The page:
Pavee Point

8 Dec

On November 22nd, I attended the Pavee Point Mobile Seminar in hopes to truly learn about the Irish Travellers.  All I had known about them beforehand was from the show My Big Fat Gypsy Wedding, which doesn’t expose them in the best light: over the top weddings, exploitation of young girls, and a lot of fighting.  Regardless, I knew that there had to be more to the travelling communities than what I saw from the TV show.

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During the presentation at Pavee Point, we had the opportunity to listen to one non-traveller and two Travellers from Dublin speak about the life, history, hardships, and the movement of the Travellers.  It was incredibly eye opening to catch a glimpse of their daily lives.  However, what really stood out to me was the discrimination that Travellers face.  I found the fact that 55% of Travellers only reached primary school education and 63% of Traveller children under the age of 15 had left school astonishing.  Although there are other factors, there is a definite lack of visibility of Traveller culture within school systems in Ireland.  It is very common for the children to feel isolated because of the culture that they were born into.  In America, there was obvious discrimination that African Americans unfortunately had to endure.  Even though it is a continuous process to overcome and resolve the discrimination, I think America as a whole is doing better than ever.  There has been and still are problems with discrimination throughout all of history and in many places in the world, but in this day in age we should be working more and more towards equality.  That’s why I appreciate what Pavee Point and their staff and have the utmost respect for what they’re doing.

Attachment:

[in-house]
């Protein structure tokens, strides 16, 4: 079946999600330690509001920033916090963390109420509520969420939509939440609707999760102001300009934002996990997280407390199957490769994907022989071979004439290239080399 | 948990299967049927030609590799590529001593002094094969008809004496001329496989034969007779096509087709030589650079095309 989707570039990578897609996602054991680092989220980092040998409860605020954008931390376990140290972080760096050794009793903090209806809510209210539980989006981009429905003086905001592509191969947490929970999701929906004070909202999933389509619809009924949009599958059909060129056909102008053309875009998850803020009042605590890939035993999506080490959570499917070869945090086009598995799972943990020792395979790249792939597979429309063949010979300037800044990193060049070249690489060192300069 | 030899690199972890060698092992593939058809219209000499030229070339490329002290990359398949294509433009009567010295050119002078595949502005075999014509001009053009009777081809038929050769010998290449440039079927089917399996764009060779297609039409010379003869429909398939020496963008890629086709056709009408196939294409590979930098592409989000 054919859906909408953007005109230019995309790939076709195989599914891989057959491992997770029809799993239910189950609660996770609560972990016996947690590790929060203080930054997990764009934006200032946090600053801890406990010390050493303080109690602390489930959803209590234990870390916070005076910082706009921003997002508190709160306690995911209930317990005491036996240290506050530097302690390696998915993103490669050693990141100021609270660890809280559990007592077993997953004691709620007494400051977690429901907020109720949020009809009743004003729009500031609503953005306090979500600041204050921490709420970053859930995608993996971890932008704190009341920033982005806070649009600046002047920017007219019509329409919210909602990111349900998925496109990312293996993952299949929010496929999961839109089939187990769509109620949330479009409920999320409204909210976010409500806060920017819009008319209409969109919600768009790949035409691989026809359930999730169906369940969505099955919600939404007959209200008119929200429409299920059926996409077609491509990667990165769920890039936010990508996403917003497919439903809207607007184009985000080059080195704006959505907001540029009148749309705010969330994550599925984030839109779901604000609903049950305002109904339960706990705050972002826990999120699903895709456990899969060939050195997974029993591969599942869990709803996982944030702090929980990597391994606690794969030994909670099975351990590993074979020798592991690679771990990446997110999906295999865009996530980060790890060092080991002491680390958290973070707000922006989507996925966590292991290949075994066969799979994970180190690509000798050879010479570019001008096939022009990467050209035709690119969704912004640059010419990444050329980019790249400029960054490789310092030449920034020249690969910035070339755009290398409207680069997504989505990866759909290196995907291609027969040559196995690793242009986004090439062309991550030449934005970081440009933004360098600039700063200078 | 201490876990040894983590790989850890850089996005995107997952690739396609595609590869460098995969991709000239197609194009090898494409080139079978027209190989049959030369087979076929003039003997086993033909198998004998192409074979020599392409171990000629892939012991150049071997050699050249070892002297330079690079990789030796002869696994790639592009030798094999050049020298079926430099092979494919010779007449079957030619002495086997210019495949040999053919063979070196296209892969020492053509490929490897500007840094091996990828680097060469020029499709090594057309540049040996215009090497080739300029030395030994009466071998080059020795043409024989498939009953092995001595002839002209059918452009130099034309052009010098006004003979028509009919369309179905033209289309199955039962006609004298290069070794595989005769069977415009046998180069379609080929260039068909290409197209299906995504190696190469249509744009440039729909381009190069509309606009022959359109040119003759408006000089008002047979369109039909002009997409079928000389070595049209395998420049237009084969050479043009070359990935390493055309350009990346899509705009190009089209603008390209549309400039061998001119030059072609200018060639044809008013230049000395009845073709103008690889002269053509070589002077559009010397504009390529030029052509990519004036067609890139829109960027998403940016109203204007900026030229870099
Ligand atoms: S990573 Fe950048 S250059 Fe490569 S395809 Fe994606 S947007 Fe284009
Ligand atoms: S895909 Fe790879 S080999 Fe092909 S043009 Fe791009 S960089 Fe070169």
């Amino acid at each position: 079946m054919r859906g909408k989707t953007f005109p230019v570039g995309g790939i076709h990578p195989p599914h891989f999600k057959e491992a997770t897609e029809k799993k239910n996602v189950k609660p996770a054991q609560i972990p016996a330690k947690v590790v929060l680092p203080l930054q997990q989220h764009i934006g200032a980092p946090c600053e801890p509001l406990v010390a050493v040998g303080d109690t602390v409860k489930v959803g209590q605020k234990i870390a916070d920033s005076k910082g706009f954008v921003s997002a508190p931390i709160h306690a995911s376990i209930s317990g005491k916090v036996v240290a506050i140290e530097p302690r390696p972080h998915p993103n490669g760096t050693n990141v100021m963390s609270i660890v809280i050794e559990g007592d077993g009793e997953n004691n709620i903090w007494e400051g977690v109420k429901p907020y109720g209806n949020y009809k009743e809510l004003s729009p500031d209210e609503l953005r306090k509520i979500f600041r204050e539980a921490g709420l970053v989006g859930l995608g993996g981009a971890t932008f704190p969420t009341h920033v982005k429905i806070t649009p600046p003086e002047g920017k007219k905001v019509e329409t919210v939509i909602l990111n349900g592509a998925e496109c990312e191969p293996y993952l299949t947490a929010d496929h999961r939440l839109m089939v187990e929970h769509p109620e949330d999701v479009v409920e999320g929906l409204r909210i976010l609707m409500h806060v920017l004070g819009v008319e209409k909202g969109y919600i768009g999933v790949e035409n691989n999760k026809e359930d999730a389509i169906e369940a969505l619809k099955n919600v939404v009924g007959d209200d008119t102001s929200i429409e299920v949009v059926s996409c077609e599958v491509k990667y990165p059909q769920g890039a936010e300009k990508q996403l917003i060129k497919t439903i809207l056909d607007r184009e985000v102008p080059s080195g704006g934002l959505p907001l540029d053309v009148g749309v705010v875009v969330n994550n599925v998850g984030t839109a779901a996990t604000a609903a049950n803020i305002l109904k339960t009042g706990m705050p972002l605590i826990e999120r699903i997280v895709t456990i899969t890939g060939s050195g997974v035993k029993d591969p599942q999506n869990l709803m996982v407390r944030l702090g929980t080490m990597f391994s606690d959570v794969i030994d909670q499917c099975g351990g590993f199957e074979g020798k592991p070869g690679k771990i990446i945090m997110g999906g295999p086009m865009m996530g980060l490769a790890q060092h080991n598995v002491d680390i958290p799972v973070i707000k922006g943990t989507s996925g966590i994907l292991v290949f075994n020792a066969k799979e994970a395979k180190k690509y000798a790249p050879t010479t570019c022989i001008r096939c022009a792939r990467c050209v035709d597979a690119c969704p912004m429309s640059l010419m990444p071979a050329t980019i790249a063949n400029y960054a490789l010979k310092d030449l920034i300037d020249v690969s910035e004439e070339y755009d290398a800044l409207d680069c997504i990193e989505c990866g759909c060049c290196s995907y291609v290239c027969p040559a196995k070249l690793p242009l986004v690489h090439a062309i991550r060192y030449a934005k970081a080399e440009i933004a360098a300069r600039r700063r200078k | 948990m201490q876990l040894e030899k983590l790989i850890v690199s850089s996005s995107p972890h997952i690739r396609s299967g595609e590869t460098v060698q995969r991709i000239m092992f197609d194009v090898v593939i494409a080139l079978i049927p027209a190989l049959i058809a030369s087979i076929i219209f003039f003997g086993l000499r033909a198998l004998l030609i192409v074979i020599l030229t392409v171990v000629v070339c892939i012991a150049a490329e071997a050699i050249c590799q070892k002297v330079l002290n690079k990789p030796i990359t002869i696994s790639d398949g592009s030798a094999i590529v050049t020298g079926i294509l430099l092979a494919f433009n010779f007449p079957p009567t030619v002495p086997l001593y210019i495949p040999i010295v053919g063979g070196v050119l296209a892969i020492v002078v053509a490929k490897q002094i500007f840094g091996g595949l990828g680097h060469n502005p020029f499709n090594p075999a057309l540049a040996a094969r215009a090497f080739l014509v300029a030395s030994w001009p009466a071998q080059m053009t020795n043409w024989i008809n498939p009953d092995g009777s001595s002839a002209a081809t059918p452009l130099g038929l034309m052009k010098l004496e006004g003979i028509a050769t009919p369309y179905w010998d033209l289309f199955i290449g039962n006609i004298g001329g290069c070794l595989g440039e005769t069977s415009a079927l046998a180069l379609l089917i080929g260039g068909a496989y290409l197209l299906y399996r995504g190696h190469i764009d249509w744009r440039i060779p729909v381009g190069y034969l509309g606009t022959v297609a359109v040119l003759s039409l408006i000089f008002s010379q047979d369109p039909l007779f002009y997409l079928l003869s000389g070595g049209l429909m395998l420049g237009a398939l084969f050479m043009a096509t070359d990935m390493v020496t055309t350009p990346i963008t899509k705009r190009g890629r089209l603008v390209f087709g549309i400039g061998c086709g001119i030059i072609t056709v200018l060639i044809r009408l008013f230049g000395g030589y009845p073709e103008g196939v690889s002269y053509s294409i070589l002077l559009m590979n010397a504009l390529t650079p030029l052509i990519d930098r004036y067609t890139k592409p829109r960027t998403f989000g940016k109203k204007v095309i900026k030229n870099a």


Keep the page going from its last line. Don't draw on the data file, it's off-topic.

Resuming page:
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I never would have gotten the opportunity to learn what groups of Travellers have to go through if I had not attended this mobile seminar.  Hearing what a Traveller mom and a young Traveller boy had to say provided us with an accurate portrayal of their lives and struggles.  Living in the city centre, I don’t get much interaction with Irish Travellers but I’m glad I got to go to Pavee Point.

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